Three-year growth 15,665%
BALTIC BORN IS ALL DRESSED UP — WITH EVERYWHERE TO GO. Founded by three sisters — Allison Hunt, Angela Liljenquist, and Marianne Liljenquist — the e-commerce shop went from side hustle to serious muscle. In 2017, they did $70k in revenue. In 2020, they hit $11 million. The online boutique sells both the sisters’ own designs and additional brands, and the clothing is affordable and size-inclusive. Their online following is numbered in the hundreds of thousands and is fiercely loyal — loyalty that helped them navigate the ups, downs, and unknowns Covid brought to the shopping world. Oh, and this year? Baltic Born’s revenue is on track for more than $40 million. Try that staggering growth on for size.
In 2016 we decided to create a fashion brand as a side gig. We had gotten a taste of the e-com world with an athletic brand, and starting our own shop sounded like something fun we could do together.
We’ve been tight our whole lives. We all have different strengths, but we know how to push and support each other. We’re creative. We’re drivers. We’re growers.
We started in Allison’s spare bedroom. We would hand-wrap every single order and include a handwritten thank-you note. Every time we got an order we thought, “This is it. We’ve made it!” We had like three orders a month. (laughter)
We took on a $20k SBA loan. We wanted to be self-funded — to do this on our own terms. We used the loan to buy inventory, design the website, buy a camera — all while making monthly payments on the loan. We did everything ourselves — all the fulfillment, all the processes. We learned and refined as we went. We paid off that five-year business loan in a year and a half.
In 2017, Angela got let go from her corporate job in Miami. She was a single mom working remotely while she lived at our parents’ house in Alpine, and the company gave her an ultimatum of either moving back to Florida or parting ways. Around the same time, Allison had just had her third baby, and Marianne was a hairstylist who developed a severe allergy to a variety of hair products. We were all at a crossroads. So we called each other up and said, “We’ve got to go all-in on Baltic. Are you up for it?”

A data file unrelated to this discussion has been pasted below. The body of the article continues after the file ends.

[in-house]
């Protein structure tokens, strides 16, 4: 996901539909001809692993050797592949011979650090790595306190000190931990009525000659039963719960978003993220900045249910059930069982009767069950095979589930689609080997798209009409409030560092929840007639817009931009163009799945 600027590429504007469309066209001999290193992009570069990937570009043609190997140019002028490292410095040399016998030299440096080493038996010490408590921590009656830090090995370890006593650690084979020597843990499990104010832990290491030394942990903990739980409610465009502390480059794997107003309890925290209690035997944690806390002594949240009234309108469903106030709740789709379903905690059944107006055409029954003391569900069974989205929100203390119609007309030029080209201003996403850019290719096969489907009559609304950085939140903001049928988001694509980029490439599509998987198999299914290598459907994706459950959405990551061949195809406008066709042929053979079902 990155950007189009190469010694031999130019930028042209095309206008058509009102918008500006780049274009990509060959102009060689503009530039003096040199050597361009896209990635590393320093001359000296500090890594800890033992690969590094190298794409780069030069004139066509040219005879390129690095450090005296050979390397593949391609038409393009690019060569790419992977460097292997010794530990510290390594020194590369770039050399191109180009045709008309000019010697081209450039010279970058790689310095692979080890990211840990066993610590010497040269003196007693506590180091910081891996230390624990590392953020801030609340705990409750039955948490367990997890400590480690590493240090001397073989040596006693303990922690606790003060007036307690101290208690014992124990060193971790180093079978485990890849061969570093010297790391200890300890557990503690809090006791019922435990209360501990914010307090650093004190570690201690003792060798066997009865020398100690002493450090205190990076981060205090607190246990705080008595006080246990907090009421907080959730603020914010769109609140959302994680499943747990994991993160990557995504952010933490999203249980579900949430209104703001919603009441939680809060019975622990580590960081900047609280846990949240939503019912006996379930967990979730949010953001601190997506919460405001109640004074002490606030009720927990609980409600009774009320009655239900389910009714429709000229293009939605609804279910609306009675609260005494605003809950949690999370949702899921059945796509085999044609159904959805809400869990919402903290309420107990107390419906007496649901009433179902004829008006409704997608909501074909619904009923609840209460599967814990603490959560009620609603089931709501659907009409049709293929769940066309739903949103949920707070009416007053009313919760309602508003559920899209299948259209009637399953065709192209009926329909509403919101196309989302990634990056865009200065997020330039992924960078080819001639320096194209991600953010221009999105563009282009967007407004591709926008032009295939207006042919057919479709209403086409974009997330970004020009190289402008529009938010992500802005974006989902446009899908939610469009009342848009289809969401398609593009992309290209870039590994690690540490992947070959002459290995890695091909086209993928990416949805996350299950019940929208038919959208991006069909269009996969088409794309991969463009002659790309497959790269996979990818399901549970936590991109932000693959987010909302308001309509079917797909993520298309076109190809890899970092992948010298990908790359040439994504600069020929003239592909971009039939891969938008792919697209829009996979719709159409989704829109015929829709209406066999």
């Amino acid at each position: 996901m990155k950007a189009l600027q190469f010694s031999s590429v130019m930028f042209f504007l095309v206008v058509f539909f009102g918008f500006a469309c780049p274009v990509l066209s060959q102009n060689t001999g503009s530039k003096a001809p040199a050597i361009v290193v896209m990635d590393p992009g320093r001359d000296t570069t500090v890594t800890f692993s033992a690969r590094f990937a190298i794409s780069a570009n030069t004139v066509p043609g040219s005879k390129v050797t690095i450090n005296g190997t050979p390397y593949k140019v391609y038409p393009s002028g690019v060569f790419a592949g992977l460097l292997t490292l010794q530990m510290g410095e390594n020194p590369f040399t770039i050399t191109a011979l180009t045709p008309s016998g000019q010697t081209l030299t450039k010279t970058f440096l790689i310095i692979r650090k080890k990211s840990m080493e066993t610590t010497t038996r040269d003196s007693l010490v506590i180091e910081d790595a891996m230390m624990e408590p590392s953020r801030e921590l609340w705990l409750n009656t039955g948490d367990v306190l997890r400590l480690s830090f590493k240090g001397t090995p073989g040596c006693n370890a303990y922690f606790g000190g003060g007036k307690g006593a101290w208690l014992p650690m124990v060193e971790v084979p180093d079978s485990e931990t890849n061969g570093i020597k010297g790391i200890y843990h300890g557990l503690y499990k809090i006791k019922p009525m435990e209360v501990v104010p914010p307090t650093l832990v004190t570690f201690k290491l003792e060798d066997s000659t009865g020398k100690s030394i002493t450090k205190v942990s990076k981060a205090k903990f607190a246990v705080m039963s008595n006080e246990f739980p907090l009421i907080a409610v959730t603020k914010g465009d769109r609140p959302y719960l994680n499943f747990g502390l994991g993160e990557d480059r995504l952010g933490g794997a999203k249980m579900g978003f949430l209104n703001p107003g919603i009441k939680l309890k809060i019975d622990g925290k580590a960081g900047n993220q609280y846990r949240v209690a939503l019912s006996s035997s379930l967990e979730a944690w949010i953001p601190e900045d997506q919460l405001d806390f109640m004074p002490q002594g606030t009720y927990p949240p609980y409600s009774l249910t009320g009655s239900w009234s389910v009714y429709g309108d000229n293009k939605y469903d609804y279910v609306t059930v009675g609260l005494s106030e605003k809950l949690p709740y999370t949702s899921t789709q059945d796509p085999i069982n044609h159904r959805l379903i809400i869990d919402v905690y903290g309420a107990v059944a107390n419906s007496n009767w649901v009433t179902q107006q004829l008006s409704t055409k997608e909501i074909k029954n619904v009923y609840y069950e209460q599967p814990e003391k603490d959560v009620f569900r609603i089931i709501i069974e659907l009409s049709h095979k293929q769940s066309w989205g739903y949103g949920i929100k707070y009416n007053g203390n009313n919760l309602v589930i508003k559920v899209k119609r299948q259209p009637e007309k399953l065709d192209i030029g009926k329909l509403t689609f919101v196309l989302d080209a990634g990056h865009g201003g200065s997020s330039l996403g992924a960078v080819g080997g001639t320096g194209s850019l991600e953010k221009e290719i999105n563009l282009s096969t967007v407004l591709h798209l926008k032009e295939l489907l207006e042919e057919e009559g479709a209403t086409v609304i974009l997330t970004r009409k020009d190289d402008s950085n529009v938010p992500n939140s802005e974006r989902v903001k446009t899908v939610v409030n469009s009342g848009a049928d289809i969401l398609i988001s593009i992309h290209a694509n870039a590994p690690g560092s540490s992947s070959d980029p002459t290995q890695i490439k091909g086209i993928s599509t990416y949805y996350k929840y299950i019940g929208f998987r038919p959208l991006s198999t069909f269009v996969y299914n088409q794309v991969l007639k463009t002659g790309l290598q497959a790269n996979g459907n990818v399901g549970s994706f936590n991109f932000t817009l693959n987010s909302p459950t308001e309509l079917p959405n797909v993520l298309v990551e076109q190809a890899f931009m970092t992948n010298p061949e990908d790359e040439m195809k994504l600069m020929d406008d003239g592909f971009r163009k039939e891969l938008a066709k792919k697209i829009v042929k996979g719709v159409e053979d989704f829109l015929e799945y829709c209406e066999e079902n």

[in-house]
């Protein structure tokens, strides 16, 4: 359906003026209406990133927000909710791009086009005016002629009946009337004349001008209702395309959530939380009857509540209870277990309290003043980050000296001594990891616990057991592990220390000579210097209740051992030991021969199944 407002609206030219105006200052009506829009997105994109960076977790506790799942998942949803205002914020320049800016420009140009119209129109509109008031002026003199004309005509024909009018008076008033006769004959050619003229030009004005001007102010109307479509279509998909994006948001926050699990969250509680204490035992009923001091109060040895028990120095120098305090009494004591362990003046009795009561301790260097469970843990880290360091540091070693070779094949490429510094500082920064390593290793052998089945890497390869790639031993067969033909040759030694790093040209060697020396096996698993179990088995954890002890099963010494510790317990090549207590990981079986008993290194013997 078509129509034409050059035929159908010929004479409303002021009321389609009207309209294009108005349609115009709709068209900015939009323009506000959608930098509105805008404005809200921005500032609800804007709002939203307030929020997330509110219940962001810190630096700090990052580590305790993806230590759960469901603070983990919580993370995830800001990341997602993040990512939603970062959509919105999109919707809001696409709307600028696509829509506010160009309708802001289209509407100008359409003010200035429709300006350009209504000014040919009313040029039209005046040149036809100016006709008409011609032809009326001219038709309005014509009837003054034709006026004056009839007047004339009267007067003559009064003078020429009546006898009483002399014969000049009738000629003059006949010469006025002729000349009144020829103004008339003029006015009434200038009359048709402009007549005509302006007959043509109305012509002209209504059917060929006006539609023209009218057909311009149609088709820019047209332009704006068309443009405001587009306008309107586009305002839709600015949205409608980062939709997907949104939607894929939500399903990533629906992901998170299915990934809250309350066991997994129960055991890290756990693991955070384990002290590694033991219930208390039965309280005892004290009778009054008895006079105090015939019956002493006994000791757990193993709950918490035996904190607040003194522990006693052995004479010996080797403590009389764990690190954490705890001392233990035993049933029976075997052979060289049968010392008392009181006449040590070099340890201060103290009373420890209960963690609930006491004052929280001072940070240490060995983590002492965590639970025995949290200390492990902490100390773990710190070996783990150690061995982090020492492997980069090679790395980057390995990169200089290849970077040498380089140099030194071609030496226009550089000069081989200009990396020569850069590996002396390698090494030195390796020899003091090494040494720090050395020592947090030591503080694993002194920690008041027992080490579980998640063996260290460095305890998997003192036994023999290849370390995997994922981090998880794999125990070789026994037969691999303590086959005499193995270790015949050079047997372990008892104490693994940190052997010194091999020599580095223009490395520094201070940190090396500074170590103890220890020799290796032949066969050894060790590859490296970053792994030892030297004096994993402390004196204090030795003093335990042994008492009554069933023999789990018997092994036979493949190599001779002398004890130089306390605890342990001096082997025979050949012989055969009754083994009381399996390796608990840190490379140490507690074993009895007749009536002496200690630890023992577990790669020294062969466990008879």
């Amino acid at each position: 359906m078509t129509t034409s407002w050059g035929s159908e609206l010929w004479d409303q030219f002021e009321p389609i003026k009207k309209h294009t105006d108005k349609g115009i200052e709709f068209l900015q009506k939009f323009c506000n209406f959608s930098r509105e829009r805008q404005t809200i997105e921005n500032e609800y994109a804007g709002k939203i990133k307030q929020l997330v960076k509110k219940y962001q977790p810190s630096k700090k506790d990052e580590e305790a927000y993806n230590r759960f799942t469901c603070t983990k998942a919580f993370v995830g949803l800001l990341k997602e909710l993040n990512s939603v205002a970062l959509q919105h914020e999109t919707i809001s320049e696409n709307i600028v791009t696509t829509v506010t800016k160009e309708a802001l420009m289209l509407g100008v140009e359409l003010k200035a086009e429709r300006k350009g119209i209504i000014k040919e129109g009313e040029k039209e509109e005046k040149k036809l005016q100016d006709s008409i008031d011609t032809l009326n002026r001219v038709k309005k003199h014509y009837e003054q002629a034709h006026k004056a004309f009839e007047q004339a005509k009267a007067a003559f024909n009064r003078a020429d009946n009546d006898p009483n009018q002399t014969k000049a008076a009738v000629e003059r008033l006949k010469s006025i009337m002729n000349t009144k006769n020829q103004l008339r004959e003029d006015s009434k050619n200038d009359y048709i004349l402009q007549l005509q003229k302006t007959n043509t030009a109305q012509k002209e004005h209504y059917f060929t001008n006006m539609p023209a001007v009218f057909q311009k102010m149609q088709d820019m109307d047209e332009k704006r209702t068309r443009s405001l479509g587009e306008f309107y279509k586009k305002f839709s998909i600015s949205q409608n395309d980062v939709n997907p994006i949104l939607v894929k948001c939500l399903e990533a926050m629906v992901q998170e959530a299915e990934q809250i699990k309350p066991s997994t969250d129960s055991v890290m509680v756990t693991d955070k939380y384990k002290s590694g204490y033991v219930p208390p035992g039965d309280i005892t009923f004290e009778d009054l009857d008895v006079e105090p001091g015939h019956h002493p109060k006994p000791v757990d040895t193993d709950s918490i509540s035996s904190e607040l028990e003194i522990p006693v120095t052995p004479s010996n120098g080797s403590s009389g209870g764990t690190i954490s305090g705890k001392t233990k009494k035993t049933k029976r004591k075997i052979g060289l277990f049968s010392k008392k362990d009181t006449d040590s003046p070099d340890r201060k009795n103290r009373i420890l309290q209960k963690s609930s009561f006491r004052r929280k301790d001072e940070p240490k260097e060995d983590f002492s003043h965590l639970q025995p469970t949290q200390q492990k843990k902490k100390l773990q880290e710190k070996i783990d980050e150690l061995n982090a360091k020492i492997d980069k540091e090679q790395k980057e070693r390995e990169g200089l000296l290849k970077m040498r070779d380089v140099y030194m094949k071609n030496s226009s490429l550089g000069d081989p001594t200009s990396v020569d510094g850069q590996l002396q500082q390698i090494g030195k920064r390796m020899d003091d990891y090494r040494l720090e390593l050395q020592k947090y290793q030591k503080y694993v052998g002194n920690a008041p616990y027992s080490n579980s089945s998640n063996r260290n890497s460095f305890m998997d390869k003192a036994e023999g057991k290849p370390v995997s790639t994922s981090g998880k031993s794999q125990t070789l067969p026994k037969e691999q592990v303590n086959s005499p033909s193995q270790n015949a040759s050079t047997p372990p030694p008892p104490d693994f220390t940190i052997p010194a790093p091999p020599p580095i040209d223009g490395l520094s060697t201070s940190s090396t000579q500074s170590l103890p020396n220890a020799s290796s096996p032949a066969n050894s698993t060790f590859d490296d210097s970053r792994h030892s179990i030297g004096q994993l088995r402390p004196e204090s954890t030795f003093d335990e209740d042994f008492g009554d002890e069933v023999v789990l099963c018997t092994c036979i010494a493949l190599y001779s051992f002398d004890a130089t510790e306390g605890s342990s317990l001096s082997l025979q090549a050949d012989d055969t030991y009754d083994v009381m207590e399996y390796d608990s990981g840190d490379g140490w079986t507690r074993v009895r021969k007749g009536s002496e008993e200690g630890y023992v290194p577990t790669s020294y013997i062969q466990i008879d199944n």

We started strategizing and figuring out who our customer was. It had been a hobby up until that point, so we hadn’t done a deep dive into the analytics of what was selling and where our market focus needed to be.
We soon found our niche: Dresses that work for women at any stage of life. Women’s bodies and needs evolve, and we want to provide clothing that empowers them to feel confident.
We started hustling. We did pop-up shops at festivals and fairs — anything to get our brand out into the world. We pulled countless all-nighters and made so many sacrifices.
We quickly outgrew Allison’s bedroom, so we moved operations into our parents’ spare room. We outgrew that and moved into their basement. When we started having to drag giant mailbags up two flights of stairs, we knew it was time to move into the next phase of growth.
In 2020, we moved into this warehouse with a 3-year lease.We’re already growing out of it. We also finally outsourced to a fulfillment center. Giving up control was scary, but we’re learning that to grow we need to have the freedom to do what we do best.
We just purchased our new HQ in Lehi that we’ll move into in 2022. That felt great. We’re now employers to 60+ people. It’s no longer just the three of us rotating business and childcare.
We recently had someone ask us who runs the “business side” of our business. Guess what? We do. So many people underestimate us. How could three sisters create and grow to this level?
We love showing our daughters and all women that they have choices. There are no limits.
We recently had someone ask us who runs the ‘business side’ of our business. Guess what? We do.